Note: This is the second in my series of articles on each show in the Gundam franchise. I don’t have a specific schedule for this; I’m just writing these reviews as I feel like it. The last one was Why You Should Watch Mobile Suit Gundam.
Four years after the broadcast of the original Mobile Suit Gundam (which was not particularly popular during its broadcast), and the increasing popularity thereof thanks to the three movie compilations released afterwards, Sunrise produced Zeta Gundam. It’s set 7 years after the end of Mobile Suit Gundam, and introduces a mostly new cast of characters and giant robots. The One Year War is over, and heroes must rise to face new problems.
And the cast of Zeta is one of its best aspects. Nearly every character has a role to play, in illustrating an ideal or pushing another character in some important direction. And this with a very large cast of several dozen characters.
Whereas MSG takes place during the final months of the One Year War between Earth and Zeon, Zeta‘s primary conflict is a guerilla war. The Earth Federation military has been taken over by a ruthless,
This is a bit of a problem, actually. Zeta doesn’t have quite as tight of a narrative drive as Mobile Suit Gundam did. In the earlier show, the overall state of the war helped to drive the plot of the story, and often directed the characters’ next actions. Because Zeta concerns itself with a series of small military skirmishes, its plot doesn’t feel like it’s building to a big story climax. While there is very much a big climax, the overall guerilla warâ€”though it escalatesâ€”doesn’t hold together the way a large war with major military offensives does.
As a result, Zeta spends more time on character moments. When I think about Zeta, I think about conversations between characters as much as I remember cool mecha action. This show contrasts its characters, and isn’t afraid to present characters with whom we only sympathize some of the time. Kamille, the protagonist, is a fascinating study in light and dark: he’s impetuous and vain, but absolutely dedicated to ideals of justice. While Amuro spends most of MSG agonizing over his choice of being a pilot, Kamille makes his peace with that choice early on.
A few other characters show up, and this is another example of Zeta’s strengths and weaknesses. Char works with the “good guys” now, which is awesome; we get to spend more time with a complex character who has multiple allegiances. But he’s now merely an excellent pilot, as opposed to being unquestionably the best pilot alive as he was in MSG. Sure, he’s in hiding and doesn’t want to show off, but those skills would inevitably appear during
So it goes with the
On the other hand, Amuro’s a great example of the strength of the characters. Amuro is
This presages the much darker tone of Zeta. It seems like a solid, more complex sequel to MSG, until about six episodes from the end. Then characters start to die. I won’t tell you who or how many, but suffice to say by the end a lot of characters have gone on to the Great Dip In The Sky.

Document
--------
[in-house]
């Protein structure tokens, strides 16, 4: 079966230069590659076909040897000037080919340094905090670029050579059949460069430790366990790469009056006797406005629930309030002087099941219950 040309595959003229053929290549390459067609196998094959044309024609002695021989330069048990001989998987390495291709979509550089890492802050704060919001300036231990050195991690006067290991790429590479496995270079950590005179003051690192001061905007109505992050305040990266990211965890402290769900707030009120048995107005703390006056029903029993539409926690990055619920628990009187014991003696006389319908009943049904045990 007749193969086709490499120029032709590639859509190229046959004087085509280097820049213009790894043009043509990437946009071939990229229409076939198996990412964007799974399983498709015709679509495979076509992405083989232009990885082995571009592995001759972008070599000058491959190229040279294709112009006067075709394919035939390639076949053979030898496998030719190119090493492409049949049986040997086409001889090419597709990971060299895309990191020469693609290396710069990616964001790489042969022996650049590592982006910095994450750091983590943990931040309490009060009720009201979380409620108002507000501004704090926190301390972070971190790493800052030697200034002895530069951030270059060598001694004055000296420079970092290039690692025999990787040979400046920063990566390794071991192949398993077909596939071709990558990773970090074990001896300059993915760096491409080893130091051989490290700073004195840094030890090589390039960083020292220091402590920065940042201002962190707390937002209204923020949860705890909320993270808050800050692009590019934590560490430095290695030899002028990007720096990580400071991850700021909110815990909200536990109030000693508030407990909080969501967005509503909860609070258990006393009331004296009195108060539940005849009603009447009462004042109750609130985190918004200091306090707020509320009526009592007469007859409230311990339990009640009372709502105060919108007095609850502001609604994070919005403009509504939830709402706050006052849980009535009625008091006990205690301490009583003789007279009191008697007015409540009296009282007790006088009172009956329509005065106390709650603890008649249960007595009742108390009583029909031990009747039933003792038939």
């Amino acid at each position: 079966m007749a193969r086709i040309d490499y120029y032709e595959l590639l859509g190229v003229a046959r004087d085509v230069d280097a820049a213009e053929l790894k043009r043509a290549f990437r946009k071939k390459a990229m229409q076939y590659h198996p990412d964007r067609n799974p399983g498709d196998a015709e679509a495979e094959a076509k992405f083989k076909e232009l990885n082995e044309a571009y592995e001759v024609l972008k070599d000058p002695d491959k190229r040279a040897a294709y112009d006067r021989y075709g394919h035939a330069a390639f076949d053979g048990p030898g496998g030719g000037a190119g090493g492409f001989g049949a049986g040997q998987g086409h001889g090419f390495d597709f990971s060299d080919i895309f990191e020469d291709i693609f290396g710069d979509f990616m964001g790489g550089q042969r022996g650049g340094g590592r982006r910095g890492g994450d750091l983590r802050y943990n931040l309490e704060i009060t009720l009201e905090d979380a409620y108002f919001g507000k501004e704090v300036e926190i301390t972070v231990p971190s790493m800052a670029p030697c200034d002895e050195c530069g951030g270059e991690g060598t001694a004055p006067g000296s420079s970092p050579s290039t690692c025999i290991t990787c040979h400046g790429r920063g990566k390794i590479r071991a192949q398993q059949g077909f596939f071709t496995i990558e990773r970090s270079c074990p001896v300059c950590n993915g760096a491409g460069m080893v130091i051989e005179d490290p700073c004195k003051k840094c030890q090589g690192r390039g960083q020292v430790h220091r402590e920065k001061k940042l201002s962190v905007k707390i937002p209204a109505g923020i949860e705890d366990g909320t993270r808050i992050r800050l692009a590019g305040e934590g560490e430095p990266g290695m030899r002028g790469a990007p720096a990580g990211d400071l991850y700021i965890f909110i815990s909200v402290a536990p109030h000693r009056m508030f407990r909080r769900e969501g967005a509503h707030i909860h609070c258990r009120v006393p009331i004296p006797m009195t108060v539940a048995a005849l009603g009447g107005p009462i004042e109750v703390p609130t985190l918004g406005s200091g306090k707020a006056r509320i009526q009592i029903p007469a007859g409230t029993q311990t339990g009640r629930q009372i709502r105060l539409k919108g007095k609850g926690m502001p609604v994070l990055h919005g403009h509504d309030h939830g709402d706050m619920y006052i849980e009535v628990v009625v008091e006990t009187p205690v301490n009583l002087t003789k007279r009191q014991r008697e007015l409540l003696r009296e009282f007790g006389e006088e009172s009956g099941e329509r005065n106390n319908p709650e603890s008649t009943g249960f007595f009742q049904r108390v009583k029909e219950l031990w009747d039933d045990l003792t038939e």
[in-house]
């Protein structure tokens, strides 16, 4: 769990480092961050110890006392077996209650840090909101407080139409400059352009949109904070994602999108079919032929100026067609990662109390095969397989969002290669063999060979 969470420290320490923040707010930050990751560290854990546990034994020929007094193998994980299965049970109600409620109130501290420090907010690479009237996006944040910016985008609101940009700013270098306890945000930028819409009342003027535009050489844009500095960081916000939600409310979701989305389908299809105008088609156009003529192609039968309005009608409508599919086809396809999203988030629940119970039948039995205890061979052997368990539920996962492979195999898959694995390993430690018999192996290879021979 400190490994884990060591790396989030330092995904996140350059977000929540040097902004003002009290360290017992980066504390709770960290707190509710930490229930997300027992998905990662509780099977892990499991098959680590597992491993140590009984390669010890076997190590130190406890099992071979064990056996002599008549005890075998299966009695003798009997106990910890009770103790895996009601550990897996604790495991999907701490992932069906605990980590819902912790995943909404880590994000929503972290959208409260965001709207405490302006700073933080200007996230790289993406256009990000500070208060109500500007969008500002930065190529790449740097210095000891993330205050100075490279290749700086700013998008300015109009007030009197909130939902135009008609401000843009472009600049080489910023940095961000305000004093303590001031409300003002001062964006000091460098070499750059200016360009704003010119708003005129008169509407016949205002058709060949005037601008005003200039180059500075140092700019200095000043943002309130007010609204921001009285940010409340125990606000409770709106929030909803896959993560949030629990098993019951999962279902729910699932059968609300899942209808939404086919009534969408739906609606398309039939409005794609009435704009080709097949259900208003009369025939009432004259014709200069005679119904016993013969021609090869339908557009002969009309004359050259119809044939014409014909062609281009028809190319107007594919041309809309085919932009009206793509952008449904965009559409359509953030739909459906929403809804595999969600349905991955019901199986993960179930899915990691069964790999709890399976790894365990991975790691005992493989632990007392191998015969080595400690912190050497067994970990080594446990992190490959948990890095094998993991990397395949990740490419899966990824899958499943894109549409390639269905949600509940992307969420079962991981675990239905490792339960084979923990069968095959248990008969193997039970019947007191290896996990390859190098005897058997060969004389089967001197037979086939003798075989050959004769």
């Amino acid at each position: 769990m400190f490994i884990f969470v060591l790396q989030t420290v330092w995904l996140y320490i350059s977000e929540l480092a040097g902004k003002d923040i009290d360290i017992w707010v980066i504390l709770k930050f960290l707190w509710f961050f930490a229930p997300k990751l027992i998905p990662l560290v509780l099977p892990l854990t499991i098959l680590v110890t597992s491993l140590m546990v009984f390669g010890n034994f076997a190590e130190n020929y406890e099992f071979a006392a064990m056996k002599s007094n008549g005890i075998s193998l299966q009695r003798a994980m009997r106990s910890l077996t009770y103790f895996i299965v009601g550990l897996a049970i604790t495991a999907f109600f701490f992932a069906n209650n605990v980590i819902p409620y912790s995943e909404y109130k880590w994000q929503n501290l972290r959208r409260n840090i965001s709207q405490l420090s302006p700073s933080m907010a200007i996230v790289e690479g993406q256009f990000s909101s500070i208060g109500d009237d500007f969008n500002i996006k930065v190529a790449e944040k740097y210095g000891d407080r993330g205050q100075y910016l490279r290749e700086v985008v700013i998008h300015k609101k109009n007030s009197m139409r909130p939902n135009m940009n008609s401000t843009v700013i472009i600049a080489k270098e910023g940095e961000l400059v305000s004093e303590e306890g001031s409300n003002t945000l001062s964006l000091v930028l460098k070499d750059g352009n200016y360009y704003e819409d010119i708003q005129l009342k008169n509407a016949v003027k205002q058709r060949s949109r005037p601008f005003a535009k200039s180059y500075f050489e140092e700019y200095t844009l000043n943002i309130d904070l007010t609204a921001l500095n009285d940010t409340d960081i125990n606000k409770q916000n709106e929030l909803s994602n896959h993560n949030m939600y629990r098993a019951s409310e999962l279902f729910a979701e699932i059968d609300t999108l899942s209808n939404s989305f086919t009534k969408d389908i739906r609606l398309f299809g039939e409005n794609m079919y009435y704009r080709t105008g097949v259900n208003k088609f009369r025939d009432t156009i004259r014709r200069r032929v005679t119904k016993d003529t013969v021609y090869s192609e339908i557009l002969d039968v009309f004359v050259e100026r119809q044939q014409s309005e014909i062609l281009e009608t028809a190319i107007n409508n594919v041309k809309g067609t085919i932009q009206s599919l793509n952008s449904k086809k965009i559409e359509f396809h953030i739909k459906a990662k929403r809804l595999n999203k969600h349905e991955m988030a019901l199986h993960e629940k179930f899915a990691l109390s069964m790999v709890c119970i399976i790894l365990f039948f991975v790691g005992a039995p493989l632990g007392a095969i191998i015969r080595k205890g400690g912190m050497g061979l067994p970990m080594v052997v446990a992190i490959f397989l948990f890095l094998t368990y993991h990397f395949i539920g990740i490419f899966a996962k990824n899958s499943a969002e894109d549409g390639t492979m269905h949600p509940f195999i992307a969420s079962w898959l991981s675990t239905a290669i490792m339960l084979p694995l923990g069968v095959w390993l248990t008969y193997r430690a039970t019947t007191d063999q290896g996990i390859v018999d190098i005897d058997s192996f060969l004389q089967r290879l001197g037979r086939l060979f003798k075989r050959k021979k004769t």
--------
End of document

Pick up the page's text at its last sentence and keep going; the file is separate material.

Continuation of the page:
And it wraps up with perhaps the most nihilistic ending I’ve ever seen in anime. I’ve seen some really dark endings, but usually there’s a ray of hope. Evangelion and Ideon end with quite a bit of hope for the future (well, the final Ideon movie, at least), and even Akira ends with a certain kind of life asserting itself. Zeta ends, er, very much on a downer.
Which explains my initial reaction to the series: tepid appreciation. I felt like it had some great animation and some neat character moments, but that it was just muddled and ended on such a downer.
Until I let time pass.
The more I thought about Zeta, and the more I analyzed its relationships and characters, the more I appreciated it. I realized that the arrogant characters were supposed to be arrogant, and the cold ones were meant to be cold. They were all pushing each other in different directions.
Zeta is a morality play. The action’s cool, but ultimately it’s about a bunch of flawed humans, doing their best to stop injustice.
A good example: one running gag in the franchise is the word “ikimasu.” It means “Here I go,” and it’s what Amuro yells in MSG whenever he launches in his Gundam. There are many different phrases one could use to announce that one is going out; that’s just the one Amuro tended to use. It’s become a standard part of Gundam that, whenever the protagonist steps into the role of hero, he starts to use “ikimasu” when launching.
Late in Zeta, one of the characters dies in Kamille’s arms. It’s in the middle of a larger conflict, while they’re inside a large structure that’s about to explode, so Kamille reluctantly has to leave her there. She asks him to finish what they started, and he agrees. She breathes her last, and he stands up, walks to the door, then turns and softly murmurs, “Kamille Bidan. Ikimasu.”
It’s a beautiful moment, perfectly representing the kind of writing that Zeta achieves on a fairly regular basis.
One other side note: Zeta is amazingly
For example, when the mecha are maneuvering in space, they have several dozen tiny “Vernier thrusters” all over the frame. The animators actually draw each individual thruster blast as the mecha twist and turn during combat. That’s the kind of detail you get in this show.
So it looks good, and it has complex characters. And it ages like a fine wine. Sure, it has stretches of bland writing and